About Prader-Willi Syndrome

FAQ's

 

What is PWS?

Prader-Willi syndrome (PWS) is a rare, complex genetic disorder that affects both males and females from birth and throughout their lives. It causes low muscle tone with consequent motor developmental delays, a mild to moderate learning difficulty, incomplete sexual development, and emotional and social immaturity, which can lead to challenging behaviours. During childhood, an overwhelming and insatiable chronic appetite usually develops which, without rigorous food management and exercise regimes, leads to food seeking, stealing and life threatening obesity. PWS occurs randomly in about 1:22,000 births and it is estimated that there are about 2,000 living with PWS in the UK.

Life as an adult?

As adults, people with PWS have varying abilities in attaining independence, although all will need some form of support or monitoring to help with controlling their food intake, and thus their weight. Despite the fact that many individuals have the intellectual and physical ability to work, they are usually ill-equipped on an emotional and social level to deal with the stresses and demands of the ordinary workplace. However, they can make a positive contribution to society in many ways and may be involved in voluntary work, craft work, or have a part-time job. Many people live with their families, but an increasing number are living in residential homes, or being supported to live in the community.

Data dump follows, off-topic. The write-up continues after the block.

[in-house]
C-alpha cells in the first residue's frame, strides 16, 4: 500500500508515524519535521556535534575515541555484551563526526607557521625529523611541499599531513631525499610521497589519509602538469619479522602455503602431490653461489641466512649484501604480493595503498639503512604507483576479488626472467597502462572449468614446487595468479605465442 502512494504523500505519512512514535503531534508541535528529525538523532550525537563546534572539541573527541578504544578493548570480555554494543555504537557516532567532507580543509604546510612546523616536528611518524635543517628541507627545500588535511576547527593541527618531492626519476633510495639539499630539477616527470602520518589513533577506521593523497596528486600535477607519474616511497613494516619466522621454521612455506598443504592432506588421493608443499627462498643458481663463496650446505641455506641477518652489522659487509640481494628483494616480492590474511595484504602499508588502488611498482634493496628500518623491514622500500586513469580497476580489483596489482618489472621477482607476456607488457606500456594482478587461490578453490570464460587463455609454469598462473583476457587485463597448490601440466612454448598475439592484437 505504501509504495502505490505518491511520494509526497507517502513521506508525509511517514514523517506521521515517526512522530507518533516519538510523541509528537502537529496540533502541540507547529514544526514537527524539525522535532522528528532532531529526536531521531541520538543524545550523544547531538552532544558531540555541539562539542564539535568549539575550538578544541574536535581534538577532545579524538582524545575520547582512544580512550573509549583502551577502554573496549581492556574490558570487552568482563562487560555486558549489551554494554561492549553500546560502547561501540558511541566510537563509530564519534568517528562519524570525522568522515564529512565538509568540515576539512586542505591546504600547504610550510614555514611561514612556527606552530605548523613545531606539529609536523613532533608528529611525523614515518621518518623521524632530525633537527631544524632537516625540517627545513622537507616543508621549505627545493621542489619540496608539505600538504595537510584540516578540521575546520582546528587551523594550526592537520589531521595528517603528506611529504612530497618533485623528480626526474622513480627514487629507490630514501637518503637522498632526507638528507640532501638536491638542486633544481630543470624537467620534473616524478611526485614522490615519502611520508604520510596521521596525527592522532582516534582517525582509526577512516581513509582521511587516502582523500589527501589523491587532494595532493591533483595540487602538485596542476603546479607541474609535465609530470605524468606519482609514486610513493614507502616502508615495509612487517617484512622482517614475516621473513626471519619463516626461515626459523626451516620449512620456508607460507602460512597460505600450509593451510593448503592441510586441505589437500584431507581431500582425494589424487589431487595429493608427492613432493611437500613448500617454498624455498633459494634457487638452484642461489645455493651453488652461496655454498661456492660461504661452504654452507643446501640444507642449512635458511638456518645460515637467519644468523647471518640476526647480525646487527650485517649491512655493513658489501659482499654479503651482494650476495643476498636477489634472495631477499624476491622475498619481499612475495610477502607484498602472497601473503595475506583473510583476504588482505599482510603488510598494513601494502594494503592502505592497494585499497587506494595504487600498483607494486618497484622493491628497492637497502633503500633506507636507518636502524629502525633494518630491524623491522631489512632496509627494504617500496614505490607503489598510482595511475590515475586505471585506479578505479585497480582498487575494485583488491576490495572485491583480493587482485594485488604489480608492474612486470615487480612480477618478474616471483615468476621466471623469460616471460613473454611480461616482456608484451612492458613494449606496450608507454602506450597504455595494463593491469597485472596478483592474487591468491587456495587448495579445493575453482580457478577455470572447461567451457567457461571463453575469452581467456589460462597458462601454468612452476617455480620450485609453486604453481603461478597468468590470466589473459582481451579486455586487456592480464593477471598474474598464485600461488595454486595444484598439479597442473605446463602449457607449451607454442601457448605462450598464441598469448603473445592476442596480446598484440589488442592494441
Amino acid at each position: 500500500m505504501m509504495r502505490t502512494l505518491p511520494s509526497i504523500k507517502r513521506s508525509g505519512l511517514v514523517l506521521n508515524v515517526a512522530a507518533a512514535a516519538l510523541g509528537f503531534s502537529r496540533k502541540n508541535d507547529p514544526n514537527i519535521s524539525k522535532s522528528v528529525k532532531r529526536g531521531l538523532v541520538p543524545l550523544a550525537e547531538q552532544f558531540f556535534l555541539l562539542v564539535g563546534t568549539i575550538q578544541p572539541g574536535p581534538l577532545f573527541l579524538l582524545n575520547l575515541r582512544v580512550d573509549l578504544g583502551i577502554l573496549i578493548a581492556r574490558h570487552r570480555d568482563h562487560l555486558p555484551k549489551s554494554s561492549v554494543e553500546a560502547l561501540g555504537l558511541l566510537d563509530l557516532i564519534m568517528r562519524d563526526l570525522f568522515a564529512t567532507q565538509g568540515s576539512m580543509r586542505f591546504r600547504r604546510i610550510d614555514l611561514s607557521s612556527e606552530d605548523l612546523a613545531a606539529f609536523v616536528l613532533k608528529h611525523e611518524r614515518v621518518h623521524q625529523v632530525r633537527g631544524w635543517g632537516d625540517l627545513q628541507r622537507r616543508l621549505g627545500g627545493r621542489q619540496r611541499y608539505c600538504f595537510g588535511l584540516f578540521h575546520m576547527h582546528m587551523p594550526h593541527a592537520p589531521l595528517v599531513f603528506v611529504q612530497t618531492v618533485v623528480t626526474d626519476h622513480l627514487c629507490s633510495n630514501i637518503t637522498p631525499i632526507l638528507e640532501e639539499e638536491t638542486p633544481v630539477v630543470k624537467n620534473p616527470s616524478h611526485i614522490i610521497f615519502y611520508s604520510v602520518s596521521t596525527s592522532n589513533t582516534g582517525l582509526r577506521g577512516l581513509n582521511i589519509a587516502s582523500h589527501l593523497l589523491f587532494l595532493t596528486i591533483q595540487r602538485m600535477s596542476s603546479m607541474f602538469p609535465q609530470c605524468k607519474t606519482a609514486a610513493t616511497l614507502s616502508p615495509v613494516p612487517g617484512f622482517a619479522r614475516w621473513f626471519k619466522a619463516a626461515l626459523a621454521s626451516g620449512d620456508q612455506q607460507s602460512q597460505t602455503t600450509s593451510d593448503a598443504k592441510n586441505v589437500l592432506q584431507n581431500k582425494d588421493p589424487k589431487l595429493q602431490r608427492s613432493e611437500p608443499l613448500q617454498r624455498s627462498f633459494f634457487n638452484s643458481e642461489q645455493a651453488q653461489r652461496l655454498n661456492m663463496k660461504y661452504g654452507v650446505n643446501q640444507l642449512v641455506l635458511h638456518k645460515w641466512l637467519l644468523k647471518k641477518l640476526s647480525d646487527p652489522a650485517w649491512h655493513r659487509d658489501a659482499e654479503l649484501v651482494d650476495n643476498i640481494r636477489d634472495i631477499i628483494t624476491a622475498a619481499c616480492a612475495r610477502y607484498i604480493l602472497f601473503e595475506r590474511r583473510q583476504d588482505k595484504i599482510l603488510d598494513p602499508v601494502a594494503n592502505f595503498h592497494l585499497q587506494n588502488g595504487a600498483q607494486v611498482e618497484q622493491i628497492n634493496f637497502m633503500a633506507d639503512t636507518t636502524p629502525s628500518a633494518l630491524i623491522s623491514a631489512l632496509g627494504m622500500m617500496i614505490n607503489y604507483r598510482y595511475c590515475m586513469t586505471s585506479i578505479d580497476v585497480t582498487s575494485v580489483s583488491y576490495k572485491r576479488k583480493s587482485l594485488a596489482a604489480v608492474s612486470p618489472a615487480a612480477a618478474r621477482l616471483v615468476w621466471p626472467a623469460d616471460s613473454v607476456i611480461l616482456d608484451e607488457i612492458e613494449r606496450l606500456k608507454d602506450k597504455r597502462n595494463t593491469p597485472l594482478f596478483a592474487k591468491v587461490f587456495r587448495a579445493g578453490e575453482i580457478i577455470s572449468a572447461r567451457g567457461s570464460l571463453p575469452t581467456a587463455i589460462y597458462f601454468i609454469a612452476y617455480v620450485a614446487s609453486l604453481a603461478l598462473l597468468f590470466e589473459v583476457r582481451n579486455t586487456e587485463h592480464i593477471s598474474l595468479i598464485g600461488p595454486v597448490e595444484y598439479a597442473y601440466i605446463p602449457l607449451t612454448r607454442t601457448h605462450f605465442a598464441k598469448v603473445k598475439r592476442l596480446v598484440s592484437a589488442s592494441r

The Treatment of PWS?

Apart from various hormone treatments and some surgical intervention (eg, to bring down undescended testes), there is currently no "cure" for PWS. There have been many advances in the fields of genetics, and researchers are not far off identifying exactly which genes are involved in PWS. No drug so far has proved to be of lasting help with regard to suppressing appetite. Generally speaking however, many of the adverse effects of the syndrome can be lessened by good dietary management, exercise programmes, good general health care, and by good general management of behaviour and education.

Prader-Willi Syndrome Association

All information above from Prader-Willi syndrome association, for further information on Prader-Willi Syndrome please go to website: https://www.pwsa.co.uk/